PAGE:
Native to Bourgogne, the Pinot Noir grape is a mysterious and complex varietal. It is the raw material of the greatest Bourgogne red wines, and has thus played a key role in the region’s worldwide reputation. It is the quintessential interpreter of terroir, and is capable of capturing every nuance of the land on which it is grown. It is thanks to this propensity to reflect the characteristics of the land that we see more and more producers driven to capture this by producing single vineyards Pinot Noirs.
Pinot Noir offers a varied palate of aromas which are a direct consequence of the terroir on which it is grown. That is why the name of the varietal is rarely mentioned on the label of a bottle of Bourgogne wine, which gives preference to its place of production. And it looks like domestic winemakers are starting to catch on, as we see more and more Pinot focused producers prominently listing the designated vineyard site (sometimes getting so exact as to identifying the specific block in the vineyard that the grapes are coming from) prominently on the bottle.
Depending on where it is grown, Pinot Noir can produce intense, structured wines, or else elegant and delicate ones. Here are some broad guidelines on what to expect from Pinots from the three main soil types:
The Effect of Terroir on Pinot Noir
As a general rule Pinot Noirs from volcanic soils emphasize red and blue fruits, with distinctive floral aromatics and spice notes. Tannins tend to be softer, smooth and well integrated. These wines show good acidity, even in warm years.
Wines from predominantly marine sedimentary soils show powerful, succulent black fruit notes, especially in warmer years, with dry, dusty, earth notes. These are big, powerful wines, with more pronounced, robust tannins.
Pinot Noir from loess soilstend to be lighter, elegant, with aromas of red and blue fruits and notes of exotic spices, licorice and cedar. In warm years, they can also exhibit more noticeable black fruit components. Tannins tend to be fine, smooth, with a soft velvety texture on the palate accompanied by good acidity.
Location is Everything
Like we said before, Pinot perhaps more than any other grape is greatly affected by the location its grown. Two Pinot vineyards across the road from each other can produce wildly different wines, maybe they are planted to different clones, maybe one is shaded by a mountain in the afternoons while the other is not, while they may be less than a mile apart these seemingly small changes make all the difference. This is why rather than simply listing the region or AVA that the wine was grown in, winemakers are choosing to identify specific vineyard sites on their bottles.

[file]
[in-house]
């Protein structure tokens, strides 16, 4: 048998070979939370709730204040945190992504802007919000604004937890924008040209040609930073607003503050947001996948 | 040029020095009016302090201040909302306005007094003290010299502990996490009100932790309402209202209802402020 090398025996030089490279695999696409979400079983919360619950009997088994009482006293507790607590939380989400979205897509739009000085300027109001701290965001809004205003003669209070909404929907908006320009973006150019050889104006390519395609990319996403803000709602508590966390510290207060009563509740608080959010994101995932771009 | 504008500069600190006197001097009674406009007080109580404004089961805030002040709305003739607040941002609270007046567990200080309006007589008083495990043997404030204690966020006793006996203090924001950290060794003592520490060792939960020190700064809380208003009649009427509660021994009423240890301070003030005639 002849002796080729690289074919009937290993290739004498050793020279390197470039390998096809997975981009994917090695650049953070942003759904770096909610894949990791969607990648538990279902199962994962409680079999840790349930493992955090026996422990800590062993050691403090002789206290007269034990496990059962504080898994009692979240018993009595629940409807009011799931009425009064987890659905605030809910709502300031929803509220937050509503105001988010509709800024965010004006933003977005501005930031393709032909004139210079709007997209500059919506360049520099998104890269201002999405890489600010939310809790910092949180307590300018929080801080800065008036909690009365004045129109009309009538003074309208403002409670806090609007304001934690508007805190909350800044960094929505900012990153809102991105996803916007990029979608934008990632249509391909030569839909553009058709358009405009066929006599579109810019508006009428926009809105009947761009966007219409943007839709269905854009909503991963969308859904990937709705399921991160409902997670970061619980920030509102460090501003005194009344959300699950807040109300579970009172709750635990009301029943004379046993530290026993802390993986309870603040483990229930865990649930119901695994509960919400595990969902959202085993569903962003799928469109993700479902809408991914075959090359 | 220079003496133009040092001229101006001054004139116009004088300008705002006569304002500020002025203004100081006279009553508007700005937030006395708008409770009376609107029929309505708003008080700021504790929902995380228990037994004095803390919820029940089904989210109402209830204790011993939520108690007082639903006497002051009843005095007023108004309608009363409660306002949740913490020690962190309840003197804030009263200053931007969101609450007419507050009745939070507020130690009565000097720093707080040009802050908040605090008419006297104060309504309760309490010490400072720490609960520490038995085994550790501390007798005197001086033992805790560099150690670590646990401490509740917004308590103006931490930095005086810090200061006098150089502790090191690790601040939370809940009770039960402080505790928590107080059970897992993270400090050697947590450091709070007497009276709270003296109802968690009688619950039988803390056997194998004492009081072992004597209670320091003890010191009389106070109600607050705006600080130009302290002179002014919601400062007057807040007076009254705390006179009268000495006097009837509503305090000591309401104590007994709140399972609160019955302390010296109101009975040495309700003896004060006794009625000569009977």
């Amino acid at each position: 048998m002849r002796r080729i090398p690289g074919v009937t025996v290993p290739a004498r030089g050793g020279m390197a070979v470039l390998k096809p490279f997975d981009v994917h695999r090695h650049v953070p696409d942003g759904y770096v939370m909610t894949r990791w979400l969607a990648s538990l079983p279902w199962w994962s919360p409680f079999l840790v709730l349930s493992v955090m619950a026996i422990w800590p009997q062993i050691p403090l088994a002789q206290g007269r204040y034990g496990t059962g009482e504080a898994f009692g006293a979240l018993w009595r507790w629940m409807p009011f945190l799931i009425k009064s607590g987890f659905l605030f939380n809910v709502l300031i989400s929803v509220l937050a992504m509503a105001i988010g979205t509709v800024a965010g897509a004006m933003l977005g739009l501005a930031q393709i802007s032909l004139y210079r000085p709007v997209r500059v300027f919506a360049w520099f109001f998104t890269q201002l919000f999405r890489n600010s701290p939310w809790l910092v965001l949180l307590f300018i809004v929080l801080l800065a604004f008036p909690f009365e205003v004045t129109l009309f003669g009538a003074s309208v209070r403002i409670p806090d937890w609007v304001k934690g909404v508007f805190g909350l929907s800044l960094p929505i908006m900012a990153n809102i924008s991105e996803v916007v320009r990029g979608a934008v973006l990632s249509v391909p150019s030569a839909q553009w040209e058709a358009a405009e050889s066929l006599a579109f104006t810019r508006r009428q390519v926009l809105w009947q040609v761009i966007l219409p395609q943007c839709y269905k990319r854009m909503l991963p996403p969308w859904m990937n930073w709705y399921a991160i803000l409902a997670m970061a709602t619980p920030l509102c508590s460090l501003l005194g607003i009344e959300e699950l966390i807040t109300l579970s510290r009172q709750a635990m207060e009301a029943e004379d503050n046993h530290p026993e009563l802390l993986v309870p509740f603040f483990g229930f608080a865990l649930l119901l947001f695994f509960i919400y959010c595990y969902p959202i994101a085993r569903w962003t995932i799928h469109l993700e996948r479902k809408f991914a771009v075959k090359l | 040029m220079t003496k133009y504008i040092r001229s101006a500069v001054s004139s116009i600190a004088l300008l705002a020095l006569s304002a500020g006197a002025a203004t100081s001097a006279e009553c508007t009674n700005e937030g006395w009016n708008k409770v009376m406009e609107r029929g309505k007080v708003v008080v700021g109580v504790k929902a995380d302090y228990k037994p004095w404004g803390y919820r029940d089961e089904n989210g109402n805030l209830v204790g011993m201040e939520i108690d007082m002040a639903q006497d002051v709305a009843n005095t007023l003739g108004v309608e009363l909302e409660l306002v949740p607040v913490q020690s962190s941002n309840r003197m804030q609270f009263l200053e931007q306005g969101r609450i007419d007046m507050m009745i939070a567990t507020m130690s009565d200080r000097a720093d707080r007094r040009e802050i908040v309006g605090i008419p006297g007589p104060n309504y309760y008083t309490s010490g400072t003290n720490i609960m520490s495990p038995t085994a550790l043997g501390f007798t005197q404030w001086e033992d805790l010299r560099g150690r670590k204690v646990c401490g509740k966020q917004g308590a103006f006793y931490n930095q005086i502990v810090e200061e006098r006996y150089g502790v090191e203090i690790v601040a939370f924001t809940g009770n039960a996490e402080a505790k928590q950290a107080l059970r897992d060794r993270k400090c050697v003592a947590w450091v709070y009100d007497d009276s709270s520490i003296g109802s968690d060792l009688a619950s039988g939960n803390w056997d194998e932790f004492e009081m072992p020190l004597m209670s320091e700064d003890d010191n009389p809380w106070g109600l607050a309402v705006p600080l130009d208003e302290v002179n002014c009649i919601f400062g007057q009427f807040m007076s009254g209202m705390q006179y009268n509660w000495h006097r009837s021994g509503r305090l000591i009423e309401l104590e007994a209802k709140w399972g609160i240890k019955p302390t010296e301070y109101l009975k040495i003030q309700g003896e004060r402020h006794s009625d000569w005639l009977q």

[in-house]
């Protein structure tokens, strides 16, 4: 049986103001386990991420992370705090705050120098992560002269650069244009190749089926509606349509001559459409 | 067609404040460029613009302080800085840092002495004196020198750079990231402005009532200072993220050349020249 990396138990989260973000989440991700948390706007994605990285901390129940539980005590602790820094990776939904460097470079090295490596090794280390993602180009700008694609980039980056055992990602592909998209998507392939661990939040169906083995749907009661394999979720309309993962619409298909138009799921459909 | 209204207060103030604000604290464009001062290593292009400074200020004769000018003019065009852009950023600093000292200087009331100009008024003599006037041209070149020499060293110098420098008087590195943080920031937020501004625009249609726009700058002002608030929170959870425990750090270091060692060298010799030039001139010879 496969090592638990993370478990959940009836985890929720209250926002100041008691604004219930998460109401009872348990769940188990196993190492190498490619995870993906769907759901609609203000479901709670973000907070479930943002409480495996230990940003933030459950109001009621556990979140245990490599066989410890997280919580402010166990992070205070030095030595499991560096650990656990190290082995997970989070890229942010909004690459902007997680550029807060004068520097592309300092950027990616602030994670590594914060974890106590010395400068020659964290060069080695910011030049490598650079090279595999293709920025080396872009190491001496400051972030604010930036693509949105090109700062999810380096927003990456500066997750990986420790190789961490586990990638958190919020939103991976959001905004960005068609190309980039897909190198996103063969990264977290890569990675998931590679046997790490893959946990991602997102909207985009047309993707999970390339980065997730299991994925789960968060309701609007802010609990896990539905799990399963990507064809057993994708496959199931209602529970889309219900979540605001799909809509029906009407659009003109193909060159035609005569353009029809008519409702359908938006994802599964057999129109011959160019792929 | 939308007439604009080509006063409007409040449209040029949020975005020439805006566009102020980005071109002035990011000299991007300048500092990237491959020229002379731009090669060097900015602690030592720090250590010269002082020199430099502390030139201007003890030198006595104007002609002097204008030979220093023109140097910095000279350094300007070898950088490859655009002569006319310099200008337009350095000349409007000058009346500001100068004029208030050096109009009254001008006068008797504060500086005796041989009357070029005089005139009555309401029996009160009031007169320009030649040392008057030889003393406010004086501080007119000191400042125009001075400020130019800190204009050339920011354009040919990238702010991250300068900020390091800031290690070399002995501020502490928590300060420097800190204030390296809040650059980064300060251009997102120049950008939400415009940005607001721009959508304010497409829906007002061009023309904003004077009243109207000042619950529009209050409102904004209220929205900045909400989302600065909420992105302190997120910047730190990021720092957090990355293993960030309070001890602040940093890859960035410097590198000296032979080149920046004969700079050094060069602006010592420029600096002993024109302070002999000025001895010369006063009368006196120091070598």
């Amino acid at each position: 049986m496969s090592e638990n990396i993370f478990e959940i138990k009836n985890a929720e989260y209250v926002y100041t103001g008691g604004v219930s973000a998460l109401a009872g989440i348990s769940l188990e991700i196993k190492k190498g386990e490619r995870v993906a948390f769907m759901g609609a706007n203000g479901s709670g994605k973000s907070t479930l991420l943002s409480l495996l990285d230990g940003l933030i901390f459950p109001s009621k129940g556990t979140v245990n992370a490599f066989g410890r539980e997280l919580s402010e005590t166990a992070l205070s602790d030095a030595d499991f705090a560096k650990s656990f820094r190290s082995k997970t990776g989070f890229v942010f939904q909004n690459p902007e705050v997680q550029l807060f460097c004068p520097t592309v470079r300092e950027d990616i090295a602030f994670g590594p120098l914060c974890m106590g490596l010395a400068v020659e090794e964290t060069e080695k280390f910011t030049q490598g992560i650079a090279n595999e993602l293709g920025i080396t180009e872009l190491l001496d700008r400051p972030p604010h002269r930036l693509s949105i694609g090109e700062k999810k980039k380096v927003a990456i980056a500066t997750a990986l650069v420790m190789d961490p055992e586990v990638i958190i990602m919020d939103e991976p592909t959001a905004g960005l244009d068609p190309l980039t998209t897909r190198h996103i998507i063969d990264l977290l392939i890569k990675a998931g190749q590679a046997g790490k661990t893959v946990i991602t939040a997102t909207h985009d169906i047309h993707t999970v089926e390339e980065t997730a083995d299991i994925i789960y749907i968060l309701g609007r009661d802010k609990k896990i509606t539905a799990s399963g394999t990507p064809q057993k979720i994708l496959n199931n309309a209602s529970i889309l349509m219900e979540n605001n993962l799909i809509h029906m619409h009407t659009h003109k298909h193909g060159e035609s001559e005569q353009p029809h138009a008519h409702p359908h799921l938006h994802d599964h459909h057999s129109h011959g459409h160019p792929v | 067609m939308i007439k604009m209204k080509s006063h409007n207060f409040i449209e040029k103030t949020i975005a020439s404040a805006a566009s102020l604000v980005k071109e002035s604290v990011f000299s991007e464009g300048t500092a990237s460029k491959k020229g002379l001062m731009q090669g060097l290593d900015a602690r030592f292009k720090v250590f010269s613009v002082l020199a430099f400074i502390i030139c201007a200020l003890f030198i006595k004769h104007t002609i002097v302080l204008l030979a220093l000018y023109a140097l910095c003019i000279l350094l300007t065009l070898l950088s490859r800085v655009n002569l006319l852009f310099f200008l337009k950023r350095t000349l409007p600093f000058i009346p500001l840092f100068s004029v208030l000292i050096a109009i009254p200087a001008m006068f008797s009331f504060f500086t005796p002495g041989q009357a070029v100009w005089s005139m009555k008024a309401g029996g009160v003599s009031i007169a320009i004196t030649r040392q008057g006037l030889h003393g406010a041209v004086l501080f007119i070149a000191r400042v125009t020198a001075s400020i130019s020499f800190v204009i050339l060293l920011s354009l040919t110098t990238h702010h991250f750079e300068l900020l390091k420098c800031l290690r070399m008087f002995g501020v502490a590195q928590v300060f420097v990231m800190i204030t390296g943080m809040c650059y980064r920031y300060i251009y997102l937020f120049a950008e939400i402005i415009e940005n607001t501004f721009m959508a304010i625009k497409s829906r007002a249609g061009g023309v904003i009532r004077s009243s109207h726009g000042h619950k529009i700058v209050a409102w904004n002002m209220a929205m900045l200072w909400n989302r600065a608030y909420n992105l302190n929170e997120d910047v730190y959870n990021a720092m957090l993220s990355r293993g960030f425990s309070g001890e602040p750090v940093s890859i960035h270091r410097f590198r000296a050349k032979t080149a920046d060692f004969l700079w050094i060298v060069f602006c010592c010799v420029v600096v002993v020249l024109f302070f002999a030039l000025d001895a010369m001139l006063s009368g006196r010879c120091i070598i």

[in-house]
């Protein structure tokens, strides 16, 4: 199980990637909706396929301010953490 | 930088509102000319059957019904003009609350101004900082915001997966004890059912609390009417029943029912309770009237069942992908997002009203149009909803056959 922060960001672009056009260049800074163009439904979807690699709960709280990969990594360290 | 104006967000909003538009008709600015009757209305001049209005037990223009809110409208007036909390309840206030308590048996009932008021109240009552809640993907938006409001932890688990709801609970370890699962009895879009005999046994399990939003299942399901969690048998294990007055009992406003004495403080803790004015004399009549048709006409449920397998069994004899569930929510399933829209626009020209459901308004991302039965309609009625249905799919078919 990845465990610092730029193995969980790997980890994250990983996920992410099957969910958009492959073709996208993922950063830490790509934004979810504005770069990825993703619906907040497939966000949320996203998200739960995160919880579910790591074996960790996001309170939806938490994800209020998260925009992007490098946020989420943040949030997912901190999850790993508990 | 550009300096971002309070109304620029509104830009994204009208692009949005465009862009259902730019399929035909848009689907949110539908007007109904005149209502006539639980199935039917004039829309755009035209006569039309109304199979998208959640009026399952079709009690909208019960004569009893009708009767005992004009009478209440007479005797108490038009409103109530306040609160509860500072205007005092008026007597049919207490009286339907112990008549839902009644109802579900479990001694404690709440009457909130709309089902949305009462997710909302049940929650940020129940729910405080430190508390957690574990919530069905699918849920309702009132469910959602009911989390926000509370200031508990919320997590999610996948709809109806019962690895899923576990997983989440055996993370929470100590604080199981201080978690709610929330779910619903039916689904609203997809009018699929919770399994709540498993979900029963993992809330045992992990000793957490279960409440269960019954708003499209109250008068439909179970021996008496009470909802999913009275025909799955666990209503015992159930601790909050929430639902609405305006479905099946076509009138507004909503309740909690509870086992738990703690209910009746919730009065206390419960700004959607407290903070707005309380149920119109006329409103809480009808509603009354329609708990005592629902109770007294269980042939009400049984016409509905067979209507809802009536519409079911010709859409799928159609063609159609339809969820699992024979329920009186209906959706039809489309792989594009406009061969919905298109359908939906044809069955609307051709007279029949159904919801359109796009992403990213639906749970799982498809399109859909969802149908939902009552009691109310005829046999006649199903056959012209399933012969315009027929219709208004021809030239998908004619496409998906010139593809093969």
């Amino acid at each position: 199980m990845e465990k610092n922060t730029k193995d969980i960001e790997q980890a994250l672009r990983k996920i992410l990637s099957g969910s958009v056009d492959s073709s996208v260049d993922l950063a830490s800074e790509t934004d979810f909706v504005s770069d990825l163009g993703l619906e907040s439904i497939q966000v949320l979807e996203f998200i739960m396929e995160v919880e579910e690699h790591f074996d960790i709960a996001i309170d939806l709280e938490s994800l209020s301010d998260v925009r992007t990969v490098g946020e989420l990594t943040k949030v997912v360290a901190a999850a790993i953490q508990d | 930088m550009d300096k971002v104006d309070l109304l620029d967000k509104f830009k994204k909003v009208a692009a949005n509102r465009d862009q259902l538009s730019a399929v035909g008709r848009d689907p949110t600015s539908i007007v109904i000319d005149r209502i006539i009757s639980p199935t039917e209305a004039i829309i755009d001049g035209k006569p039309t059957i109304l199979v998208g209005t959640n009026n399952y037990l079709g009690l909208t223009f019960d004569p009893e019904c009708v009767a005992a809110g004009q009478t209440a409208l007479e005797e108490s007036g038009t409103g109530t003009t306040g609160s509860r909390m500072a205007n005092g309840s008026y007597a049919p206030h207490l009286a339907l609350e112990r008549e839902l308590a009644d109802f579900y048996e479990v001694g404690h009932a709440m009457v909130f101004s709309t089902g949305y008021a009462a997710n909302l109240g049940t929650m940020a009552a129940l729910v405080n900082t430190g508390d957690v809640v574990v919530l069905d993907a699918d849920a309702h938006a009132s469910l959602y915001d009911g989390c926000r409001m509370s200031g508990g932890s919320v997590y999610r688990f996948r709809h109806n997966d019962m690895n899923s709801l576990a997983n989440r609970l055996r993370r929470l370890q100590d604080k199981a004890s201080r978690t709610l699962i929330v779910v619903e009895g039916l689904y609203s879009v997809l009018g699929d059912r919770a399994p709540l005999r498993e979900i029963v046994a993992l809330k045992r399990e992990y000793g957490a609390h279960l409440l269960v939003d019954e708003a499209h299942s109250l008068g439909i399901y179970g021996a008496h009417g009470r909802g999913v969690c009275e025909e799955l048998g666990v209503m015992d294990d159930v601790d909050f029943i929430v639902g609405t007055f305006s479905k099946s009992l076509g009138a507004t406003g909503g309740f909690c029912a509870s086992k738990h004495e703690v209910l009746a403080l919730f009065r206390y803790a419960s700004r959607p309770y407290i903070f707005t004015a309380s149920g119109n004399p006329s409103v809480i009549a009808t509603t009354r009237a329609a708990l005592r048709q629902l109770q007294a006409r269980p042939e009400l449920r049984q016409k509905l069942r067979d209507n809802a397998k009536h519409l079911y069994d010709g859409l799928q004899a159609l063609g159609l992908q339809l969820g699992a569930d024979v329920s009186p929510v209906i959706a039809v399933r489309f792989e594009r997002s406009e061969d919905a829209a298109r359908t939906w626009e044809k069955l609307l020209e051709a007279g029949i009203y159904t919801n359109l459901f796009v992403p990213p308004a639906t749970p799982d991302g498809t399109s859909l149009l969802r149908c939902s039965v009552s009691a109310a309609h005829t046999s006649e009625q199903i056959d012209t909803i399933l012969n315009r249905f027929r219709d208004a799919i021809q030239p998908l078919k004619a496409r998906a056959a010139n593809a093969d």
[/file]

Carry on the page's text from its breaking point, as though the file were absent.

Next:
How Vineyard Designation Might Help You Buy a Better Bottle
This is good news for the consumer, especially Pinot-philes! Say, for instance you have fallen in love with a Pinot Noir from the Russian River specifically the famed Rochioli Vineyard. Now you can find Pinots across multiple producers from the same vineyard that (while they will all differ depending on winemaking practices) will all share characteristics from a vineyard you already know that you enjoy.
The concept of “terroir” can sometimes seem somewhat vague, but we believe that nowhere is it better illustrated than across single vineyard producers. Try mixing up a case and taste the difference for yourself! We’ve listed out a few suggestions from our favorite Pinot powerhouses.
This wine is explosively juicy in black cherry and pomegranate, finding a way to offer fruity tartness alongside an intensity of savory complexity. Big boned and concentrated, the layers of flavor are complemented by a luxuriously velvety texture. Estate Notes: Such an enchanting and engaging classic Russian River bouquet of blackberry, cherry, blueberry and spice. Add in flavors of sarsaparilla, licorice and brown sugar with a rich, round, lush mouthfeel, initially a bit tight on the palate. Flavors linger on with an aromatic finish of strawberry, orange peel and rose petal. Simply delicious. 392 cases
This wine is thick in youthful tannin and earthy intrigue—an explosive, spicy and exotic expression of the variety that’s all in. Wild strawberry, pine, clove and black tea intermingle with purpose and distinct power. Estate Notes: A surprisingly floral nose is backed up with cherry aromas, which are quite typical of wines produced from this region. Black raspberry and black cherry flavors are backed up by gentle mouth-coating tannins. The finish is remarkably persistent. 338 cases.
Pinot noirs from Wildcat Mountain vineyard always seem to have a wide brush stroke of volcanic minerality, black tea and cassis on the nose and the palate. This 2014 also shows hints of black licorice, strawberry jam and exotic spices, with a graceful and alluring mouthfeel and a savory finish of balsamic, white pepper and plum. 140 cases produced.
Bright and ebullient, this wine charms with intense perfumed notes of raspberry, blueberry and black licorice. The palate is round, soft and lush with fascinating accents of rhubarb, caraway, sandalwood, cream soda and mineral. It’s rich, firm structure ensures a good pairing with a hearty meal, and promises balance and long aging potential.
Using all Heritage clones (mostly Calera and Swan), this wine is linear, precise and delicate. Notes of raspberry, licorice and cola throughout. Very soft tannins and bright red currant notes. A great food wine. 58 cases produced
Generous – a warm, round expression of PN with hints of caramelized fruit, jam and savory notes on the finish. 85 cases produced
This is a very bold big wine, cherry brightness saturating the palate and finishing long and savory.150 cases produced
Soft velvety tannins dominated by intense cherry freshness, followed by delicate nuances of raspberry and cola. A big luscious PN with a long bright finish. 56 cases produced